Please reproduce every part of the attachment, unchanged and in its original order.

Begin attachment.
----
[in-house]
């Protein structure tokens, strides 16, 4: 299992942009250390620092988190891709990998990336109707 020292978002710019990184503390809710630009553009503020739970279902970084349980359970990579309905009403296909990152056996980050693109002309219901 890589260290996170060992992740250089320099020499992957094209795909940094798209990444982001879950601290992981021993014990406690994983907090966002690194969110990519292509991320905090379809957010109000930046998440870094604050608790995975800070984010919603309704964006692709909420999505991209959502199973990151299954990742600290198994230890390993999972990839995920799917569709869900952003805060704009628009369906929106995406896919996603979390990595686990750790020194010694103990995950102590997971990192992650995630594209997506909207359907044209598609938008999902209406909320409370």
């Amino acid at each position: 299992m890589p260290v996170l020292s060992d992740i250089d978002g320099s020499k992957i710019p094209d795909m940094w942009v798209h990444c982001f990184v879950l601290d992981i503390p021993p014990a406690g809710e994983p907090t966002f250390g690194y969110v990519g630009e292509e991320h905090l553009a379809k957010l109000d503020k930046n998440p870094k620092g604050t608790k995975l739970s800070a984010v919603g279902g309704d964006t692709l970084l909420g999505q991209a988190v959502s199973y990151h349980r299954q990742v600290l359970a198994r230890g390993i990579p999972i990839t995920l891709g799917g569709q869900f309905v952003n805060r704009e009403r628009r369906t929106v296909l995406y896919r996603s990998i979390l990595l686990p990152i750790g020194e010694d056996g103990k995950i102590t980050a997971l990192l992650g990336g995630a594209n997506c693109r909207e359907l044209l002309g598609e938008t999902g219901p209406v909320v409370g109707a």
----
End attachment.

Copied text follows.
[in-house]
């Protein structure tokens, strides 16, 4: 299992942009250390620092988190891709990998990336109707 020292978002710019990184503390809710630009553009503020739970279902970084349980359970990579309905009403296909990152056996980050693109002309219901 890589260290996170060992992740250089320099020499992957094209795909940094798209990444982001879950601290992981021993014990406690994983907090966002690194969110990519292509991320905090379809957010109000930046998440870094604050608790995975800070984010919603309704964006692709909420999505991209959502199973990151299954990742600290198994230890390993999972990839995920799917569709869900952003805060704009628009369906929106995406896919996603979390990595686990750790020194010694103990995950102590997971990192992650995630594209997506909207359907044209598609938008999902209406909320409370």
């Amino acid at each position: 299992m890589p260290v996170l020292s060992d992740i250089d978002g320099s020499k992957i710019p094209d795909m940094w942009v798209h990444c982001f990184v879950l601290d992981i503390p021993p014990a406690g809710e994983p907090t966002f250390g690194y969110v990519g630009e292509e991320h905090l553009a379809k957010l109000d503020k930046n998440p870094k620092g604050t608790k995975l739970s800070a984010v919603g279902g309704d964006t692709l970084l909420g999505q991209a988190v959502s199973y990151h349980r299954q990742v600290l359970a198994r230890g390993i990579p999972i990839t995920l891709g799917g569709q869900f309905v952003n805060r704009e009403r628009r369906t929106v296909l995406y896919r996603s990998i979390l990595l686990p990152i750790g020194e010694d056996g103990k995950i102590t980050a997971l990192l992650g990336g995630a594209n997506c693109r909207e359907l044209l002309g598609e938008t999902g219901p209406v909320v409370g109707a």